Author Topic: is it possible to input audio/data from a phone to an Atari XE130 casette port?  (Read 1282 times)

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Offline ELS122

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So I had taken appart the program recorder for an atari 130XE when I was a kid, and now I can't record any program...
I was looking at shematics for the program recorder and I can't really wrap my head around how it works, it seems that maybe it uses 1 the right track for music/audio effects, and the left track for the program itself but it like... amplifying it a ton... idk.

here's the shematic for the program recorder:
here's a pinout for the connector (seems it's not correct, not sure...):

so it seems when it records data, it just connects straight to the record head from the computer?... also how does the erase head oscillator even work?
or it just magnetizes the head? well I know nothing about tape drives so it's probably all fine there...

but the part where it gets the program data is confusing to me... do I just connect an RCA cable to pin 4 and 3?
what about the +5V/ready and Motor Control pins? I have tried inputting data into pin 3 but it did nothing. (yes I did type the load command)

and perhaps it like... converts the analog signal from the tape into digital 0/5V for the data track...  :-// I am just completely lost on that part...

Online gcewing

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Yes, it looks like the playback circuit is decoding the tones from the tape and producing a digital signal. So you won't be able to feed audio straight into the Atari's cassette port.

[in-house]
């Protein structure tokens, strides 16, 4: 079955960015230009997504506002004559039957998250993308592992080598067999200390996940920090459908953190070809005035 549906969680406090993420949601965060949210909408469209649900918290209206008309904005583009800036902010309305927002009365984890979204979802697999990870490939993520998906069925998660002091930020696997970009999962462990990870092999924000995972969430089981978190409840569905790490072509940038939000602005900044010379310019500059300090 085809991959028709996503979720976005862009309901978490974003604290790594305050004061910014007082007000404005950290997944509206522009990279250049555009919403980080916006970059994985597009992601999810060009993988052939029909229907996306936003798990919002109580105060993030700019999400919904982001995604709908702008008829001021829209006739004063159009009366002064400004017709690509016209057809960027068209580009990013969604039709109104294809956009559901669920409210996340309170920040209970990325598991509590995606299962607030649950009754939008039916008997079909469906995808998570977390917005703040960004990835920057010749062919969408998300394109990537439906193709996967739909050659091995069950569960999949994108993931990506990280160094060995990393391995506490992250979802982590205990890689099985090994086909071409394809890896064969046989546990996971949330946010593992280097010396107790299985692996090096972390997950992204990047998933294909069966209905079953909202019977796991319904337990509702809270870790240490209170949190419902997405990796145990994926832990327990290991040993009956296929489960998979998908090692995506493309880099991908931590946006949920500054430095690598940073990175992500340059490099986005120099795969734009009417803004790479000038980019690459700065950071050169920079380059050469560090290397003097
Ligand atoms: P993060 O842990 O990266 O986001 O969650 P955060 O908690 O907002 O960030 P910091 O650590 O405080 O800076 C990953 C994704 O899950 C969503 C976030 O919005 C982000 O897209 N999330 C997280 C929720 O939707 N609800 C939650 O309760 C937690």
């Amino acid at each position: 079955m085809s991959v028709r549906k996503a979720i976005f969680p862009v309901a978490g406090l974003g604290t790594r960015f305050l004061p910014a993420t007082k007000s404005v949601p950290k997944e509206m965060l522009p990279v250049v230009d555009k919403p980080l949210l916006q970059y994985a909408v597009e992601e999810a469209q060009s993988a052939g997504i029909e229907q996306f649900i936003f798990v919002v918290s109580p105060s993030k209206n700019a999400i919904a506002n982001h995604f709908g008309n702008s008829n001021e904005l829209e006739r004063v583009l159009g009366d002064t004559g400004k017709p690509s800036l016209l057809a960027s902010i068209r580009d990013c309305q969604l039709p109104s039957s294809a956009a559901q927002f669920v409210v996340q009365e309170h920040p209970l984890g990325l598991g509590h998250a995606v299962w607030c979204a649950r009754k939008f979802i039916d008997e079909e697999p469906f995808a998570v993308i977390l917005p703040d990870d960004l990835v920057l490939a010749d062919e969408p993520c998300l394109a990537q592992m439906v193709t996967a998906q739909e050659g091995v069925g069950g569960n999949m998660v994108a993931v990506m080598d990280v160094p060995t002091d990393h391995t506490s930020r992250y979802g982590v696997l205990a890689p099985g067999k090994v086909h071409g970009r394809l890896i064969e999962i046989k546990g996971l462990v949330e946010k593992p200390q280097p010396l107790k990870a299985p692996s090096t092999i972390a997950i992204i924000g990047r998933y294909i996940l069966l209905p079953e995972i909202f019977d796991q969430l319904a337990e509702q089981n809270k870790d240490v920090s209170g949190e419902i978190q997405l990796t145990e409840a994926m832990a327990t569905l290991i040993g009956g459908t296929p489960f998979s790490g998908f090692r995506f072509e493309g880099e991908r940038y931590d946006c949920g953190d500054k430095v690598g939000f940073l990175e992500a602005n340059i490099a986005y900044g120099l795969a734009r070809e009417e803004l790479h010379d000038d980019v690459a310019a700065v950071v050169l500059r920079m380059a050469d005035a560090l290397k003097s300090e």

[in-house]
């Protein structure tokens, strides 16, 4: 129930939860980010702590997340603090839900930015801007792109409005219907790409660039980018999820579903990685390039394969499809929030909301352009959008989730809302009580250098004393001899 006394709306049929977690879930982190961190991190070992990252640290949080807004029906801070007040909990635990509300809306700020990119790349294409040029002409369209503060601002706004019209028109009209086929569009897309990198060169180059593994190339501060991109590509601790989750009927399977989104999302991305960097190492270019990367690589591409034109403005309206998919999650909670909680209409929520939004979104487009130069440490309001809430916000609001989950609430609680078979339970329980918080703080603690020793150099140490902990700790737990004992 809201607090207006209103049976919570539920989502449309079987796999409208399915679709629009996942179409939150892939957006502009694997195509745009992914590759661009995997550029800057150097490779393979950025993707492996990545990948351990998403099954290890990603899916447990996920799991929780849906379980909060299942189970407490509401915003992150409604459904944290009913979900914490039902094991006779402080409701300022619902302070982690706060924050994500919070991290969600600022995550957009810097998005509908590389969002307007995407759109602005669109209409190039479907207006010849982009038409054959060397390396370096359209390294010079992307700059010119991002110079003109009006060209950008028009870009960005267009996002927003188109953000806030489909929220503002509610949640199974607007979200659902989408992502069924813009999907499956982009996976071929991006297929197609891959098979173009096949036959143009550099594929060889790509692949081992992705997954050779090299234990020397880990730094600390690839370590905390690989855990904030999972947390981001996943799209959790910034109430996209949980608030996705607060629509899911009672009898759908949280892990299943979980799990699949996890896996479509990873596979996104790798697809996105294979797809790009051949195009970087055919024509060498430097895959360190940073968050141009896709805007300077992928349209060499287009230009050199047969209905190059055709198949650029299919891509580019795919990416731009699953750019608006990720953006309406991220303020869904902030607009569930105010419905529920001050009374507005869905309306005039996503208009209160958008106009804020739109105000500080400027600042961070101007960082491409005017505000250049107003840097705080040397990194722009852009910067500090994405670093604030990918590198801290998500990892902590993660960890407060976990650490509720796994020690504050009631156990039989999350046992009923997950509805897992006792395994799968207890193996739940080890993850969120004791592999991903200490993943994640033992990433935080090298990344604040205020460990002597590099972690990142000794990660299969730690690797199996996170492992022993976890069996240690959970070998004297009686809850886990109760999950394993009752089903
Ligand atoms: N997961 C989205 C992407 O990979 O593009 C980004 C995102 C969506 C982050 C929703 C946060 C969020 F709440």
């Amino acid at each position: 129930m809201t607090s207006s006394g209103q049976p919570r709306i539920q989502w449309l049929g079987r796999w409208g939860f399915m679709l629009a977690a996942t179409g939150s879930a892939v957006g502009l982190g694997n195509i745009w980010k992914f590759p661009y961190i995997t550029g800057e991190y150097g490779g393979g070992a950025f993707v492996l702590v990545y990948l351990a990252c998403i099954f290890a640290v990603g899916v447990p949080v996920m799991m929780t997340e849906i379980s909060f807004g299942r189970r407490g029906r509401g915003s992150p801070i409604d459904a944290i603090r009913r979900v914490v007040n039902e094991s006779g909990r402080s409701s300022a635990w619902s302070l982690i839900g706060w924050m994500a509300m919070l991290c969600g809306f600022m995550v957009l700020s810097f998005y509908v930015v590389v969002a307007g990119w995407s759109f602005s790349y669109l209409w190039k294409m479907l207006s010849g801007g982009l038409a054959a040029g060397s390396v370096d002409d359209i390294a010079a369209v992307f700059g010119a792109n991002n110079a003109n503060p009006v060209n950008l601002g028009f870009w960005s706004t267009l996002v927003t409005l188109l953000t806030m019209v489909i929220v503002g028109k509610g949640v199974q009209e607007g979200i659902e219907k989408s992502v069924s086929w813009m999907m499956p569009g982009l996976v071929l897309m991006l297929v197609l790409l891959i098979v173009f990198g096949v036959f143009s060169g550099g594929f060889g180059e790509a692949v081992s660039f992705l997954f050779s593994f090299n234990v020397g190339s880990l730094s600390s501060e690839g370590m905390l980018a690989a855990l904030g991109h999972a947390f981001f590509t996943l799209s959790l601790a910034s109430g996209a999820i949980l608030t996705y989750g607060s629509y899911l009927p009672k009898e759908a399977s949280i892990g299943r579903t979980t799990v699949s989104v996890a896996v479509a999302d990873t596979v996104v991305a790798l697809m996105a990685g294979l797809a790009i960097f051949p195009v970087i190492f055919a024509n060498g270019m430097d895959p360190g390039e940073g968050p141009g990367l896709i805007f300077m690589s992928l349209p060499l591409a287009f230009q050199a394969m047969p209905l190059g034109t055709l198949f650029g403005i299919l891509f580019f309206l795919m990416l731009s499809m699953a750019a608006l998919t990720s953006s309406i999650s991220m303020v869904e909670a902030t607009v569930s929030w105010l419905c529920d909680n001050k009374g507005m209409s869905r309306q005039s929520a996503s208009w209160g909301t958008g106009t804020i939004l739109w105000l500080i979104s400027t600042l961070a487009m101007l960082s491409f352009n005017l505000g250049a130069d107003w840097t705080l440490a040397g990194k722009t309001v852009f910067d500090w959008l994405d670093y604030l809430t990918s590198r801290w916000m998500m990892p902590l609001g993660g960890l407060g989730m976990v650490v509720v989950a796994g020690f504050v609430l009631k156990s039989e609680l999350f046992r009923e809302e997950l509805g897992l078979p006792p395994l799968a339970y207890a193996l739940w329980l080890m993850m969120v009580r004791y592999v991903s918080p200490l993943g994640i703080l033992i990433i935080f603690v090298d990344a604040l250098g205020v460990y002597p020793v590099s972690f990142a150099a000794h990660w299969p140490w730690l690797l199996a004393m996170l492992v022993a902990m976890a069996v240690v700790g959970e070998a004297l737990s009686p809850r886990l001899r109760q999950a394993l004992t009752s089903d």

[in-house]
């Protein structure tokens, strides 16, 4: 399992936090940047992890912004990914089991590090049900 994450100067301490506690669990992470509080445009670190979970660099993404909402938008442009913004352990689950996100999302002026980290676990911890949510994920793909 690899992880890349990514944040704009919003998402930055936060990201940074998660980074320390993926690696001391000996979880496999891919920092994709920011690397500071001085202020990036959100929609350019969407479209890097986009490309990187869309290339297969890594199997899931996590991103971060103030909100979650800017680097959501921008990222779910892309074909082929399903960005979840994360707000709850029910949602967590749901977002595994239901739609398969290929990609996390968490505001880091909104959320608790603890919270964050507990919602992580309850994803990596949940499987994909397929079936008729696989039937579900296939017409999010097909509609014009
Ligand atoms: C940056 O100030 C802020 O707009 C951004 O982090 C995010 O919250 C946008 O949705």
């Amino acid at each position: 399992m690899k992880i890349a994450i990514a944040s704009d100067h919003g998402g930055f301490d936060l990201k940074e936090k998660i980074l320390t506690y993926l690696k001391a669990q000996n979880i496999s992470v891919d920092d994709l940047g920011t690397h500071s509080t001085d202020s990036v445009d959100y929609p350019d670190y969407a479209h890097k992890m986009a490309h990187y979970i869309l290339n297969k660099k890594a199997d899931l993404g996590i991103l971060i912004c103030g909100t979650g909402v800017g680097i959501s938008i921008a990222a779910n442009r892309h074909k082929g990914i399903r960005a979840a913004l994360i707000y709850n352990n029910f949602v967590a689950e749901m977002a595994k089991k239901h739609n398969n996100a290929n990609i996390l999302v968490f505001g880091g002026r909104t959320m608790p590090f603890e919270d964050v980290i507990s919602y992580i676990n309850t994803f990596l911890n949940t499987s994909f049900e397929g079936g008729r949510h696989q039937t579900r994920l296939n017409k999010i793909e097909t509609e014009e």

Here's my take on how it works: Q5 and Q6 amplify the signal from the head, then it goes through a limiter (U1C) and then to two bandpass filters (U1A and U1B) which are presumably tuned to the tone frequencies used. The outputs of those are rectified and compared by U1D, giving a 1 or 0 depending on which one is giving the strongest output.

You seem to be right that the computer directly feeds the head during recording; it must be generating the tones in software.

The right head is just connected to an audio amplifier.

I don't think there's any erase oscillator, it's just passing DC through the erase head. Which is probably fine for this application -- it hardly needs to be hi-fi!

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